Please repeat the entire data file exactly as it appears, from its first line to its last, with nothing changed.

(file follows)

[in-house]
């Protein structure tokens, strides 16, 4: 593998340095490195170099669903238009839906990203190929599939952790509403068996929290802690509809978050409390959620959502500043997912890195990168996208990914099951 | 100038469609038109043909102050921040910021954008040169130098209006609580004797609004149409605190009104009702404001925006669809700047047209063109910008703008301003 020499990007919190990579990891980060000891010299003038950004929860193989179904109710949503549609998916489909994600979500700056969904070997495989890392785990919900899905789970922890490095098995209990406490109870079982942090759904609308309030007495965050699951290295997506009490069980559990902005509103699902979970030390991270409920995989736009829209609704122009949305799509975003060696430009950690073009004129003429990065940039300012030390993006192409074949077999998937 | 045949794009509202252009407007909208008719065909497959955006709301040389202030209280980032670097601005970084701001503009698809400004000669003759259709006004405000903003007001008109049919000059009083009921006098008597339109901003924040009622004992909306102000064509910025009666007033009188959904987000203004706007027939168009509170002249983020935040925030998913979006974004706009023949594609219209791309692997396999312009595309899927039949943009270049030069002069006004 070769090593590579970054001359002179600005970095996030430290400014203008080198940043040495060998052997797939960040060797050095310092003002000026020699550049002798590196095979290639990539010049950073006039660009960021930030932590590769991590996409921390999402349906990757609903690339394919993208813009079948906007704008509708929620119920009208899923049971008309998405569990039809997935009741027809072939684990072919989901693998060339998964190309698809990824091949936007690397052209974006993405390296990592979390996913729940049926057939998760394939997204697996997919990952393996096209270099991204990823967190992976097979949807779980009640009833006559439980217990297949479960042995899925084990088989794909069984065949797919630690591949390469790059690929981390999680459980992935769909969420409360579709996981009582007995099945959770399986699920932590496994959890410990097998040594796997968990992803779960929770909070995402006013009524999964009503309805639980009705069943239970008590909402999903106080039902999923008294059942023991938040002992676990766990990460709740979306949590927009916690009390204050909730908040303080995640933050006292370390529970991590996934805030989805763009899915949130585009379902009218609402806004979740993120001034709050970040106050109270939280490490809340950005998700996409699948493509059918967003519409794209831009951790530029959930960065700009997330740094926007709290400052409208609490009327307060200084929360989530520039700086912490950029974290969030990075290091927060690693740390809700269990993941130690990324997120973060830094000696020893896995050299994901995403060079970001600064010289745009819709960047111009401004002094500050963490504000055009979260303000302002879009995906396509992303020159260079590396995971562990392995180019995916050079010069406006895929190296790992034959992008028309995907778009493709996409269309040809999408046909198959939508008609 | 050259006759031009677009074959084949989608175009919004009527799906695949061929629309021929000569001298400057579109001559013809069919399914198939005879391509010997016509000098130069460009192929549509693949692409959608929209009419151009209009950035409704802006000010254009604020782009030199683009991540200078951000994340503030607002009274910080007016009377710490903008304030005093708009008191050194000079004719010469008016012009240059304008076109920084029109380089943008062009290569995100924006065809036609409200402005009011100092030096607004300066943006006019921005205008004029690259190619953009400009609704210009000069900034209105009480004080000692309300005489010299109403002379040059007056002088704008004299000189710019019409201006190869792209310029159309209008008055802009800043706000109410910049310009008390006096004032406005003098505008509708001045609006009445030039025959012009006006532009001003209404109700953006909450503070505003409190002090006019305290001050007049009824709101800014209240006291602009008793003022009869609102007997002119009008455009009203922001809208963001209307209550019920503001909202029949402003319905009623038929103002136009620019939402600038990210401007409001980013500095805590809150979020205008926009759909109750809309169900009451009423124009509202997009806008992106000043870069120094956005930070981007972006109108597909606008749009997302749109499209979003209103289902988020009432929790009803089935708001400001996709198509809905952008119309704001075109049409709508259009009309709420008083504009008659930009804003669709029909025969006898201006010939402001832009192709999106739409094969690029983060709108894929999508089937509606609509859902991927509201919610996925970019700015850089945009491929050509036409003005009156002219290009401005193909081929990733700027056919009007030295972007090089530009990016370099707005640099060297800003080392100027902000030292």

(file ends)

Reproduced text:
[in-house]
């Protein structure tokens, strides 16, 4: 593998340095490195170099669903238009839906990203190929599939952790509403068996929290802690509809978050409390959620959502500043997912890195990168996208990914099951 | 100038469609038109043909102050921040910021954008040169130098209006609580004797609004149409605190009104009702404001925006669809700047047209063109910008703008301003 020499990007919190990579990891980060000891010299003038950004929860193989179904109710949503549609998916489909994600979500700056969904070997495989890392785990919900899905789970922890490095098995209990406490109870079982942090759904609308309030007495965050699951290295997506009490069980559990902005509103699902979970030390991270409920995989736009829209609704122009949305799509975003060696430009950690073009004129003429990065940039300012030390993006192409074949077999998937 | 045949794009509202252009407007909208008719065909497959955006709301040389202030209280980032670097601005970084701001503009698809400004000669003759259709006004405000903003007001008109049919000059009083009921006098008597339109901003924040009622004992909306102000064509910025009666007033009188959904987000203004706007027939168009509170002249983020935040925030998913979006974004706009023949594609219209791309692997396999312009595309899927039949943009270049030069002069006004 070769090593590579970054001359002179600005970095996030430290400014203008080198940043040495060998052997797939960040060797050095310092003002000026020699550049002798590196095979290639990539010049950073006039660009960021930030932590590769991590996409921390999402349906990757609903690339394919993208813009079948906007704008509708929620119920009208899923049971008309998405569990039809997935009741027809072939684990072919989901693998060339998964190309698809990824091949936007690397052209974006993405390296990592979390996913729940049926057939998760394939997204697996997919990952393996096209270099991204990823967190992976097979949807779980009640009833006559439980217990297949479960042995899925084990088989794909069984065949797919630690591949390469790059690929981390999680459980992935769909969420409360579709996981009582007995099945959770399986699920932590496994959890410990097998040594796997968990992803779960929770909070995402006013009524999964009503309805639980009705069943239970008590909402999903106080039902999923008294059942023991938040002992676990766990990460709740979306949590927009916690009390204050909730908040303080995640933050006292370390529970991590996934805030989805763009899915949130585009379902009218609402806004979740993120001034709050970040106050109270939280490490809340950005998700996409699948493509059918967003519409794209831009951790530029959930960065700009997330740094926007709290400052409208609490009327307060200084929360989530520039700086912490950029974290969030990075290091927060690693740390809700269990993941130690990324997120973060830094000696020893896995050299994901995403060079970001600064010289745009819709960047111009401004002094500050963490504000055009979260303000302002879009995906396509992303020159260079590396995971562990392995180019995916050079010069406006895929190296790992034959992008028309995907778009493709996409269309040809999408046909198959939508008609 | 050259006759031009677009074959084949989608175009919004009527799906695949061929629309021929000569001298400057579109001559013809069919399914198939005879391509010997016509000098130069460009192929549509693949692409959608929209009419151009209009950035409704802006000010254009604020782009030199683009991540200078951000994340503030607002009274910080007016009377710490903008304030005093708009008191050194000079004719010469008016012009240059304008076109920084029109380089943008062009290569995100924006065809036609409200402005009011100092030096607004300066943006006019921005205008004029690259190619953009400009609704210009000069900034209105009480004080000692309300005489010299109403002379040059007056002088704008004299000189710019019409201006190869792209310029159309209008008055802009800043706000109410910049310009008390006096004032406005003098505008509708001045609006009445030039025959012009006006532009001003209404109700953006909450503070505003409190002090006019305290001050007049009824709101800014209240006291602009008793003022009869609102007997002119009008455009009203922001809208963001209307209550019920503001909202029949402003319905009623038929103002136009620019939402600038990210401007409001980013500095805590809150979020205008926009759909109750809309169900009451009423124009509202997009806008992106000043870069120094956005930070981007972006109108597909606008749009997302749109499209979003209103289902988020009432929790009803089935708001400001996709198509809905952008119309704001075109049409709508259009009309709420008083504009008659930009804003669709029909025969006898201006010939402001832009192709999106739409094969690029983060709108894929999508089937509606609509859902991927509201919610996925970019700015850089945009491929050509036409003005009156002219290009401005193909081929990733700027056919009007030295972007090089530009990016370099707005640099060297800003080392100027902000030292």